After a week, I went to the store to get the camera (which still functioned, with the lens cover damaged). The owner of the store said he tried to work with Hassleblad to get the camera repaired, but failed to get a resolution in the United States. He made no effort to offer to take the camera back, as “sand damaged” items cannot be returned.

Today, four months later, I’m in London. I stop at Camera City near the British Museum, asking if they could fix my camera. They said they could and then they did. In two hours I had my camera back–fully functioning and an additional 89 pounds ($120) in the hole.

This sounds like a happy ending, but it is not, as I traded in several thousand dollars worth of gear for a camera that I found out had an identical model made by Sony (RX 100) upon which it was based for one-third the price of the Stellar (about $600).

The staff knew the entire time about the Stellar being the same as the Sony, and after buying the Stellar and researching it, I knew the truth-not only had Camera West obtained all of my gear for a small point-and-shoot with a large sensor, but also left me camerless for several months and $720 poorer.

Matthew Bamberg
Author: “Digital Art Photography for Dummies”
and 10 other books about photography

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Hawaii Modernism


For those of you who don’t know what mid-century modern is, it refers to modern design in the middle of the twentieth century (1940s to 1970s) with the essence of the design fabricated in 1950s. This design spread throughout the world, including Hawaii.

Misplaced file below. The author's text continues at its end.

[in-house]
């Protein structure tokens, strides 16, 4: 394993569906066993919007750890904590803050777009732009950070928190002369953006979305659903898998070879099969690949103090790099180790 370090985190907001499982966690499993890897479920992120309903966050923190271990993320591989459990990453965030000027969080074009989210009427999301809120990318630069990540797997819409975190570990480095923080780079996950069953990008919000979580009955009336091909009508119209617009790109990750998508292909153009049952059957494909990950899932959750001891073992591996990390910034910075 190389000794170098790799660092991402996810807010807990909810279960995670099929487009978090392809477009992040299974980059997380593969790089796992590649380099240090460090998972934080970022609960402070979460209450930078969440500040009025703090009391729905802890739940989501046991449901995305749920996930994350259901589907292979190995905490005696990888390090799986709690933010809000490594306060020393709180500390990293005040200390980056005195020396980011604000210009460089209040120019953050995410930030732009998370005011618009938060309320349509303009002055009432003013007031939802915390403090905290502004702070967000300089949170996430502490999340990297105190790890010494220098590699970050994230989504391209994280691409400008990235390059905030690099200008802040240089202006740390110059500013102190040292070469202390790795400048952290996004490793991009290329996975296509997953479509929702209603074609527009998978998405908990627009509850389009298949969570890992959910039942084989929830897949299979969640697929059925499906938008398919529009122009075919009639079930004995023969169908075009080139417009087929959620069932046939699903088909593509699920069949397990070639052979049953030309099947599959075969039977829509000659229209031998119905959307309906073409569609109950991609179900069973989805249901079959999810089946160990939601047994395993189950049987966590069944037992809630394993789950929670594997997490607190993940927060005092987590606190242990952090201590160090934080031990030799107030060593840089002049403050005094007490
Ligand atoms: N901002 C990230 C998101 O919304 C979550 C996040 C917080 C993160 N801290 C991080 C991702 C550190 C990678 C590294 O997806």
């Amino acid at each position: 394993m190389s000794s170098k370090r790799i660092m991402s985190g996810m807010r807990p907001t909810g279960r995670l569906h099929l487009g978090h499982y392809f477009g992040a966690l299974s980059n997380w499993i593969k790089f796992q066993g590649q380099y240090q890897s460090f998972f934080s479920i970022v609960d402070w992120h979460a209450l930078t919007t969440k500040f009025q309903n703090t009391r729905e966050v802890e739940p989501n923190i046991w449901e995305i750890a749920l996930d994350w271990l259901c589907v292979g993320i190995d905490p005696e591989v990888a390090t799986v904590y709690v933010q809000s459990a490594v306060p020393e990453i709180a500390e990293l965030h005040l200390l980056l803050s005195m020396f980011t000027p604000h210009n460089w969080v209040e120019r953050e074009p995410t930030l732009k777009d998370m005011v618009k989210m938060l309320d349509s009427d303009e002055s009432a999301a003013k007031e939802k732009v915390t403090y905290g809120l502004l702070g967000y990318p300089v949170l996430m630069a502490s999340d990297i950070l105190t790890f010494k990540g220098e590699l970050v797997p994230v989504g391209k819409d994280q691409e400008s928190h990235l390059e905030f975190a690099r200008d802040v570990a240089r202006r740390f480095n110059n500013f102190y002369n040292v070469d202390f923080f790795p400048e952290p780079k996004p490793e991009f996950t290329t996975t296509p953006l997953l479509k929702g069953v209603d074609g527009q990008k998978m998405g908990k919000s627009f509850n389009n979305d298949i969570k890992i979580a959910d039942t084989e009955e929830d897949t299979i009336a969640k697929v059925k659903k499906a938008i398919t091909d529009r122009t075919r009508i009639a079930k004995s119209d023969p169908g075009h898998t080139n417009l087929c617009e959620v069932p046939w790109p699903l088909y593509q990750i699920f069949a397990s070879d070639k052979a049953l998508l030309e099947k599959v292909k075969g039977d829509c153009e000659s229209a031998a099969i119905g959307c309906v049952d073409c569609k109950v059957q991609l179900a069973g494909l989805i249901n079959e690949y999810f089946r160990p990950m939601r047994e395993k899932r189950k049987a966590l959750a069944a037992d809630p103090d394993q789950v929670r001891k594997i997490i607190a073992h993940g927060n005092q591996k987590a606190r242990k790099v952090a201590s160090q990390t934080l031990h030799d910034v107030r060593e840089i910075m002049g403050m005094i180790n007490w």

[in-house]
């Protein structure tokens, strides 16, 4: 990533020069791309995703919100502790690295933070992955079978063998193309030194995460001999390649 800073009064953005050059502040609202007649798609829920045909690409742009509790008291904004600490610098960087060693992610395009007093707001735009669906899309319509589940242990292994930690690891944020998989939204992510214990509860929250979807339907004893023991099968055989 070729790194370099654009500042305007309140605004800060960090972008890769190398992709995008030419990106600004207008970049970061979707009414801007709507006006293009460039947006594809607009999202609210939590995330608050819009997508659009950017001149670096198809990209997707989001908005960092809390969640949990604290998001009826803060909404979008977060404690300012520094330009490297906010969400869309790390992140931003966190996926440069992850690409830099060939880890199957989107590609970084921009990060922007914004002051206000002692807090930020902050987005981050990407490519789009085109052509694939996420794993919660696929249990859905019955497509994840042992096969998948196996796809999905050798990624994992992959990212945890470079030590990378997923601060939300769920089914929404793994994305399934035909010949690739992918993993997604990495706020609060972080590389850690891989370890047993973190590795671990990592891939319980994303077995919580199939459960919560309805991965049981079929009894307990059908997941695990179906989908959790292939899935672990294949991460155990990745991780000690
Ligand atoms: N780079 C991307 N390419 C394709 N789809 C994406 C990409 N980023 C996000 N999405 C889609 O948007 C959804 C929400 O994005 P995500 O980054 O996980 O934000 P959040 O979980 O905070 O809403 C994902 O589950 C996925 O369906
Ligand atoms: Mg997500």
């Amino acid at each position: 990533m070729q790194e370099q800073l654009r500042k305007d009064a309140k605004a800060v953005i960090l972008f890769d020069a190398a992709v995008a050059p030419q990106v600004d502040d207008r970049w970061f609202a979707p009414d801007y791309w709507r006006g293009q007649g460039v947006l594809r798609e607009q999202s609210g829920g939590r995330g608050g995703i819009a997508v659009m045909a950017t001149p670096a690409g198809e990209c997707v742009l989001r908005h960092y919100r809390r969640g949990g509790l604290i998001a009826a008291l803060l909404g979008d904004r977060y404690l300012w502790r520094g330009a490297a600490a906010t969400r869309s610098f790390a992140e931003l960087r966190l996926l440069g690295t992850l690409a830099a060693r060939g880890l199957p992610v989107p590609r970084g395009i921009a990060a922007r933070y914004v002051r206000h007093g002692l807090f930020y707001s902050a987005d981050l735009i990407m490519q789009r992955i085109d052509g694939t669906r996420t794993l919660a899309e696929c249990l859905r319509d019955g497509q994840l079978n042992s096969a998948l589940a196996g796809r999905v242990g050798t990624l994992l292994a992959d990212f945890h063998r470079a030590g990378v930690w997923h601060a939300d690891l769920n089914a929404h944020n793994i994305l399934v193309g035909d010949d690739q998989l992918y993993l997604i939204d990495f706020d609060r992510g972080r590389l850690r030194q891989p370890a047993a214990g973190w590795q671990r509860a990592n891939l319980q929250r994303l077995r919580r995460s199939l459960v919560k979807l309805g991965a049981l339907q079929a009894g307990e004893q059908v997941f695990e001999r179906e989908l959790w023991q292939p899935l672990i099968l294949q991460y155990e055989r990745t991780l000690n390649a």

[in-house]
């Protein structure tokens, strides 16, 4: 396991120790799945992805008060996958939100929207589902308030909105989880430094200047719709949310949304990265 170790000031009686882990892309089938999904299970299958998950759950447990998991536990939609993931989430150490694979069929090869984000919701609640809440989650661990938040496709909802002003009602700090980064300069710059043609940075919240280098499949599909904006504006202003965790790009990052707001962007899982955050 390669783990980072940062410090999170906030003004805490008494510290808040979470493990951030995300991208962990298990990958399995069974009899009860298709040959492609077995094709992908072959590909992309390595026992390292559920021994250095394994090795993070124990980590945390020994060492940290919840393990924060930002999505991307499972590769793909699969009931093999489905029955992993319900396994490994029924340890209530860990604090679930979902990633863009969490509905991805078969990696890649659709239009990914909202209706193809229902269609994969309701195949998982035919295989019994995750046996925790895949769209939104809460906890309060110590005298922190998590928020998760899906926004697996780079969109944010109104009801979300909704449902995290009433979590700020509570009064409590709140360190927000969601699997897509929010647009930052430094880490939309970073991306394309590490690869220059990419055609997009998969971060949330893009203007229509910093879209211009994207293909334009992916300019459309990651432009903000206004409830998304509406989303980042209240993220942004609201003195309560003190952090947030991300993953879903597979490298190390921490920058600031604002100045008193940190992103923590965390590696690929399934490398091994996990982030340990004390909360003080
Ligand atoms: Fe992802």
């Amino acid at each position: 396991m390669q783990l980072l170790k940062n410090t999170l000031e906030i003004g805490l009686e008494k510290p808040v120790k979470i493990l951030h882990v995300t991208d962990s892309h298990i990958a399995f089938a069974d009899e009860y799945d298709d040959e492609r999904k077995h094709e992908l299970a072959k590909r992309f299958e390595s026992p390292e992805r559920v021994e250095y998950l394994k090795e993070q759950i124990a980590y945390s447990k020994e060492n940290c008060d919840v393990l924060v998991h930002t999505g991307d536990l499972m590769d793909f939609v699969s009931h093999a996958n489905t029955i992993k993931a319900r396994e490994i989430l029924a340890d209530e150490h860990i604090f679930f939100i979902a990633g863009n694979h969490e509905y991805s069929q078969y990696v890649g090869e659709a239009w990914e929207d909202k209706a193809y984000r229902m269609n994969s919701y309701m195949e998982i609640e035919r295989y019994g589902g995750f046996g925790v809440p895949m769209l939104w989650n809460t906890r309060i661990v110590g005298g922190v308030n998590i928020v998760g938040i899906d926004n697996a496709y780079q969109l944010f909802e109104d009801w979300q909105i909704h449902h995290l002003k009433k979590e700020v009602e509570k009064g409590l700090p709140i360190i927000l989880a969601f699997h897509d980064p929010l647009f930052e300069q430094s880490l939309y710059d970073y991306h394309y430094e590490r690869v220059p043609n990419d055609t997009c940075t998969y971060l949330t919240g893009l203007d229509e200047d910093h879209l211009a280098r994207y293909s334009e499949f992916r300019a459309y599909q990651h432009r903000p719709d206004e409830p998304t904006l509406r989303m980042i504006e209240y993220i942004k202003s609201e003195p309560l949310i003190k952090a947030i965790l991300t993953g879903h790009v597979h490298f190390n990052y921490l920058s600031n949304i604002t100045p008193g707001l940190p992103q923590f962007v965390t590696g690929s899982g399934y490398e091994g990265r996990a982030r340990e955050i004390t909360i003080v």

Mid-Century modern design’s focus, minimalism, took the world by surprise with a less-is-more attitude. Designers world wide were coming up with repetitive patterns and script text combination for building facades. Here’s a mid-century modern building facade erected in the 1950s in Honolulu, Hawaii.

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I’m a Sinner; Please Come Upon My Body and Into My Heart


Sinner…now there’s one powerful word, a connotation carnival, an appellation of guilt with King Lear ramifications. This words wrapped in a heart become an oxymoron of faith.

Salvation Mountain, in Niland, California, is the wasteland’s capitol, deep in trailer park territory winning over the lost and the curious.
The mountain of adobe mixed with hay piled up as a religious shrine juxtaposes  the  “free land” zone for all the Alexander Supertramps of the world.
Don’t skip this place, a Salton Sea area destination.


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El Genio de Baghdad

Is Baghdad making a comeback?

Is Baghdad making a comeback?

The banks of the Tigris River wind through a new spirited landscape where residents now enjoy new restaurants and a little drink every now and then.

The last time I ran this image of Baghdad was in 2006, nearly nine years ago. It’s hard to believe how much time can pass by, time filled with car-bombs, suicide vests and other signs of war, war that shook the world, bringing forth the ugly ISIS aftermath.

Take a time-machine back to when Baghdad was a city of intrigue and wonder–Arabian Nights and antiquities, stories of one thousand and one nights that brightened the Tigris with the dawn of the Golden Age of Islam. Enhanced literary text– repetitive designation and self-fulfilling prophecy–plumed out of a bottle, turning literature into anticipation.

There’s sure to come a time when the ancient land upon which Baghdad sits becomes a revered travel destination.